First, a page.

Getting Started With Gazebo in ROS Noetic


In this section, we’ll take a quick look at how to get started with Gazebo. Gazebo is a robot simulator that enables you to create realistic simulations of robots in complex indoor and outdoor environments.

If you already have ROS on your system, the stand-alone version of Gazebo is already installed. Let’s check that out now.

Open up a new terminal window, and type the following command. It normally takes a while to launch the first time, so just sit back and relax while Gazebo does its thing:


Here is what your screen should look like. You should see an empty world.


Press CTRL+C in the terminal window to close it.

Gazebo is an independent framework, so what you saw above is the stand-alone version of this program. Since our main framework for robotics development will be ROS, we need to learn how to use Gazebo’s plugins (which we discussed earlier in this tutorial) so that you can access the Gazebo functionality when you’re working with ROS.

There are six types of plugins in Gazebo:

  1. World
  2. Model
  3. Sensor
  4. System
  5. Visual
  6. GUI

Each plugin type is responsible for providing your simulated robot with different functionality. For example, if you want to model sensors (e.g. IMU), you would use the Sensor plugin. The World plugin gives you control over the physics engine and the lighting of the environment the simulated robot is in.

Create a Gazebo Plugin

Let’s develop and load a minimalist “hello world” plugin that is based on the World plugin type mentioned above. This plugin will only consist of a class and a few functions. 

We’ll follow the official tutorial here at the Gazebo website.

Let’s install the Gazebo development files. You can see what version of gazebo you have on your system by typing the following command:

apt list --installed

I have Gazebo 11, so we need to install the Gazebo development files for Gazebo 11.


Open a new terminal window, and type the following command (note, it might already be installed):

sudo apt-get install libgazebo11-dev

Now, we need to make a new directory.

mkdir ~/gazebo_plugin_tutorial

Move into that folder.

cd ~/gazebo_plugin_tutorial

Open a new C++ file.


Type the following code.

// Includes a core set of basic Gazebo functions
#include <gazebo/gazebo.hh>

// All plugins must be in the gazebo namespace
namespace gazebo
  // Each plugin has to inherit from a plugin type.
  // In this case, we are inheriting from the WorldPlugin type.
  class WorldPluginTutorial : public WorldPlugin
    public: WorldPluginTutorial() : WorldPlugin()
              printf("Hello World!\n");

    // This function is mandatory. It receives an element in 
	// Simulation Description Format (SDF) that contains the elements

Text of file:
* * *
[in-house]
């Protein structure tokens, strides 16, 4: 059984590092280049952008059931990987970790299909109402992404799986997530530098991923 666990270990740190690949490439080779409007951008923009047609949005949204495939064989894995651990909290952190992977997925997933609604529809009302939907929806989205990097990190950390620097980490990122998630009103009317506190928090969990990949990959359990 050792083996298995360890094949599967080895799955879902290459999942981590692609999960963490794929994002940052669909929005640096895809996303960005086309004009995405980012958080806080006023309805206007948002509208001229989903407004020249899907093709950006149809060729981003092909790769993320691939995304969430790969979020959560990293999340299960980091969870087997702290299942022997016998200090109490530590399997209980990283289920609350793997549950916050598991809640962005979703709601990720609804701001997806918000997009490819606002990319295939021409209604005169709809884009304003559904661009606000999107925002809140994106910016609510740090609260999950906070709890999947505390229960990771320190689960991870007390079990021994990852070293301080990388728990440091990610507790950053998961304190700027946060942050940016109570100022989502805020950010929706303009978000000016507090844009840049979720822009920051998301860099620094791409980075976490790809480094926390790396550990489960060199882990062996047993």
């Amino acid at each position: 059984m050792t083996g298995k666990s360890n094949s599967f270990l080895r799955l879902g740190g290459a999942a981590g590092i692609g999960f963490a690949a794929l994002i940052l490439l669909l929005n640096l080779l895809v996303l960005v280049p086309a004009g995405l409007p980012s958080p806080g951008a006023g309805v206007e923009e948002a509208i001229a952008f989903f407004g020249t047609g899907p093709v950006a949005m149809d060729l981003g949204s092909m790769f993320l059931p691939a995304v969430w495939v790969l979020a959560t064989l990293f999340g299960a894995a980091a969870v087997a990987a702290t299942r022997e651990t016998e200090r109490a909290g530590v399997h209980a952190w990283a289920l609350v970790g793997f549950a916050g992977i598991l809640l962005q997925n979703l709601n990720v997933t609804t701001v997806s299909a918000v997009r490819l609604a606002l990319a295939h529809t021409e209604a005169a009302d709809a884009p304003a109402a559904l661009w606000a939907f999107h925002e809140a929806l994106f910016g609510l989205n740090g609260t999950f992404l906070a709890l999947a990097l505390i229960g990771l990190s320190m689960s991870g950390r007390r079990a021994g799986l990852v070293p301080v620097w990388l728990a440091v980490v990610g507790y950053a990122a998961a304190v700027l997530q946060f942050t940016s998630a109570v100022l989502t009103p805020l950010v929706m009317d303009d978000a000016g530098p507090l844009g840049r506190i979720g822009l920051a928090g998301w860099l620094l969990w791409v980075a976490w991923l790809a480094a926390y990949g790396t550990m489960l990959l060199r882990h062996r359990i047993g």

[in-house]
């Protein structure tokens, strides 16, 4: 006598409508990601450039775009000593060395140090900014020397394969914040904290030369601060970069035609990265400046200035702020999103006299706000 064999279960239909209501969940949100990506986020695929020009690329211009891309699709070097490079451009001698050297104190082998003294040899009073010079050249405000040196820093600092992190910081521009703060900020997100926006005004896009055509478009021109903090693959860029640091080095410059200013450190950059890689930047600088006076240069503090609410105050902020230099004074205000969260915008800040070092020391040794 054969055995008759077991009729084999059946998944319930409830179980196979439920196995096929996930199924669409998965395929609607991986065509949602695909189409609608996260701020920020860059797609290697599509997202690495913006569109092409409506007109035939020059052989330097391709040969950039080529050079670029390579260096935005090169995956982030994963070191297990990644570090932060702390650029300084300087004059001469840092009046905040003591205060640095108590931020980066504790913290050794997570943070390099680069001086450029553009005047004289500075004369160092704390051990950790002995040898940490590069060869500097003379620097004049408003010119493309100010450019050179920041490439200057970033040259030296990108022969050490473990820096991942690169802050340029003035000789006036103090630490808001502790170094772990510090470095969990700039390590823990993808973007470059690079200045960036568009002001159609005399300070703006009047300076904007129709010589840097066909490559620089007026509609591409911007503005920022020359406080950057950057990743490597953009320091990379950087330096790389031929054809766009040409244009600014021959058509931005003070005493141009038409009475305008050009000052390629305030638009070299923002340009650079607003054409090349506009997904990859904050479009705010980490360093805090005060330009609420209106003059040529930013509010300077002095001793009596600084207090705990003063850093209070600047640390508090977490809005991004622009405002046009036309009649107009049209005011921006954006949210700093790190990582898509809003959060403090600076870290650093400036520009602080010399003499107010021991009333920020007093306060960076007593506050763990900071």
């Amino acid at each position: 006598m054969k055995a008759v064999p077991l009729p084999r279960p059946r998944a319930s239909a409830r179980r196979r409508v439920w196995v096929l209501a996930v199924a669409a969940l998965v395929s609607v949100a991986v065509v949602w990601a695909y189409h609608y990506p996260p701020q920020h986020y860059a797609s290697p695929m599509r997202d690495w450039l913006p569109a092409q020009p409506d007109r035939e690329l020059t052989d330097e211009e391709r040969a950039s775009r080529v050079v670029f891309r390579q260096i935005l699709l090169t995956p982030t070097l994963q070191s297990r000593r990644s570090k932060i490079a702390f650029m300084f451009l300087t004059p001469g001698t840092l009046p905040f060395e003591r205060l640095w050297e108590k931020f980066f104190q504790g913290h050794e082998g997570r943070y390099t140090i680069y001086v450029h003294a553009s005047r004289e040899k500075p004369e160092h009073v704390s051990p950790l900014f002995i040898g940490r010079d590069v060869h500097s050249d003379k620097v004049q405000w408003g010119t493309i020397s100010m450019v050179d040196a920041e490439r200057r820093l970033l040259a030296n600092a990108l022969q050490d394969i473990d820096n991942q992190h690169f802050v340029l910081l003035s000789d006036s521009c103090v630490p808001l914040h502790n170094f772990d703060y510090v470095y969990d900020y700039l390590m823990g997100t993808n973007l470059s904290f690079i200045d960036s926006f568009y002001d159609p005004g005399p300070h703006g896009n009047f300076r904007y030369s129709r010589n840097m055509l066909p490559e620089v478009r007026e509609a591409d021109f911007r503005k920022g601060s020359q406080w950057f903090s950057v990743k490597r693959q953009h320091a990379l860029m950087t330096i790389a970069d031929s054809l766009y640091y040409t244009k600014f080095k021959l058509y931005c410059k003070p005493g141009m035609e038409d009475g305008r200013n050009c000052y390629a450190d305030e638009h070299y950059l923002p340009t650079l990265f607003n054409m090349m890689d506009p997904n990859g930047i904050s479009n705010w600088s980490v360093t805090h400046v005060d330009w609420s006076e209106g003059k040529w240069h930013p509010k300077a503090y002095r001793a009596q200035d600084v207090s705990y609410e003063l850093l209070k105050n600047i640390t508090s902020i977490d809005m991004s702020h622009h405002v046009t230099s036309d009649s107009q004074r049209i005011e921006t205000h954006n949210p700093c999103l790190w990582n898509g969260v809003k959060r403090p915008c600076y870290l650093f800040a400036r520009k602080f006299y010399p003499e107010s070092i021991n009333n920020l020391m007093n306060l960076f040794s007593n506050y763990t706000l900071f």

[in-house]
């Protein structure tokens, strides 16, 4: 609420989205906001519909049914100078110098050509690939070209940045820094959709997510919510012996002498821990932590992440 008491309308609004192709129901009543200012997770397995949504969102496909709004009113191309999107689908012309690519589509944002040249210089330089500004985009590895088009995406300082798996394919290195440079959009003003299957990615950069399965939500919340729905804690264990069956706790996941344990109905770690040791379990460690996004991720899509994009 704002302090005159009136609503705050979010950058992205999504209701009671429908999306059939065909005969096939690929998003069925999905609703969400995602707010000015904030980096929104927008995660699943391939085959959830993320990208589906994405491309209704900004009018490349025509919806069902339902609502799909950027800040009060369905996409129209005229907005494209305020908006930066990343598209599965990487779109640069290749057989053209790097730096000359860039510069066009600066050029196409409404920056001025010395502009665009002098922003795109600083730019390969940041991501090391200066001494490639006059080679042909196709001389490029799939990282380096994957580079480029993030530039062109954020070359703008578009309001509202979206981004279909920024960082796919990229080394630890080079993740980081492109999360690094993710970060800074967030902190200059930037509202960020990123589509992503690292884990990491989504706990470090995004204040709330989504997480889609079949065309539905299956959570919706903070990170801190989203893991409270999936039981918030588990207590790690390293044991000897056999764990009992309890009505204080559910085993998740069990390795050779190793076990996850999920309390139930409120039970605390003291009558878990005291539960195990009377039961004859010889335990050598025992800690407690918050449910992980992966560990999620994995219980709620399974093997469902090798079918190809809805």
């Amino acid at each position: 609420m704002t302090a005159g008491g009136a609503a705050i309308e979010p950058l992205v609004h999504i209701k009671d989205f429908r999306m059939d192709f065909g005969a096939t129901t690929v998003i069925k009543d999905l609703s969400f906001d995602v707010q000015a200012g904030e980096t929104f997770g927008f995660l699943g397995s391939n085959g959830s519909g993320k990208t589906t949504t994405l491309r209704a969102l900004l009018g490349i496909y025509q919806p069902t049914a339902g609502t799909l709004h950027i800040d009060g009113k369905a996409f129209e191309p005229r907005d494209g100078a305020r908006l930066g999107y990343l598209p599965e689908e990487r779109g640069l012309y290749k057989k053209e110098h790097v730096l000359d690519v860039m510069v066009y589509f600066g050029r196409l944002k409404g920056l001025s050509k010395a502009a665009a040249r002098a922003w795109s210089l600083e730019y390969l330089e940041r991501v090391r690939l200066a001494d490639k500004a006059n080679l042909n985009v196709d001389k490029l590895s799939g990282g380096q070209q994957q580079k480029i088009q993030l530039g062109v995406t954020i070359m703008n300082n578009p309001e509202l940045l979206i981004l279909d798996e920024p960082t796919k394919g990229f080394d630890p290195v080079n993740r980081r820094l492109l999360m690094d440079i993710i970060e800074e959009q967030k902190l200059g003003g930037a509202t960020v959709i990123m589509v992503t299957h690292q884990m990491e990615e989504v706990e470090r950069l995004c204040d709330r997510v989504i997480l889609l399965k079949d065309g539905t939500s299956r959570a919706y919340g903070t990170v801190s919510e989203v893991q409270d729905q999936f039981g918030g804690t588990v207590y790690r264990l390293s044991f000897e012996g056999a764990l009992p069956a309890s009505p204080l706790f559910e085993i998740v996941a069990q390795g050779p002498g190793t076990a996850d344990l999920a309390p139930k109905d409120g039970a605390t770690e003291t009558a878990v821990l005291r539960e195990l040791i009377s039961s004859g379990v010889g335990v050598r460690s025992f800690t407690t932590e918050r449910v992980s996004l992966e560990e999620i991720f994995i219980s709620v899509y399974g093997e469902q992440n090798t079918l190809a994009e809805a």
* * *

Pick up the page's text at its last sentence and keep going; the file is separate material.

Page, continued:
// and attributes that are specified in the loaded SDF file.
    public: void Load(physics::WorldPtr _world, sdf::ElementPtr _sdf)
  // Register the plugin with the simulator.
  // Note that there are matching register macros for the six types
  // of plugins in Gazebo.

Save it, and close the editor.

Compile the Plugin

Type the following command:

gedit ~/gazebo_plugin_tutorial/CMakeLists.txt

Add the following to this file.

cmake_minimum_required(VERSION 2.8 FATAL_ERROR)

find_package(gazebo REQUIRED)

add_library(hello_world SHARED
target_link_libraries(hello_world ${GAZEBO_LIBRARIES})


Click Save, and close the editor.

Create a new directory called build.

mkdir ~/gazebo_plugin_tutorial/build
cd ~/gazebo_plugin_tutorial/build

Compile the code:

cmake ../

You should now see this message:


Now, add your library path to the GAZEBO_PLUGIN_PATH:

export GAZEBO_PLUGIN_PATH=${GAZEBO_PLUGIN_PATH}:~/gazebo_plugin_tutorial/build

So that we don’t have to execute the command above each time we open a new terminal window, let’s add this line to the bottom of our bashrc file.

gedit ~/.bashrc

Click Save, and close the editor.

Use the Plugin

Now that we have our compiled plugin (~/gazebo_plugin_tutorial/build/, we can attach it to a file in Simulation Description Format. The way it works on startup is as follows:

  1. Gazebo parses the SDF file
  2. Gazebo locates the plugin you made
  3. Gazebo loads the code in the plugin

Let’s create the SDF file.

Type the following command to open up a new file:

gedit ~/gazebo_plugin_tutorial/

Add the following code:

<?xml version="1.0"?>
<sdf version="1.4">
  <world name="default">
    <plugin name="hello_world" filename=""/>

Click Save, and close the editor.

Lastly, open the file using this command:

gzserver ~/gazebo_plugin_tutorial/ --verbose

Here is the output: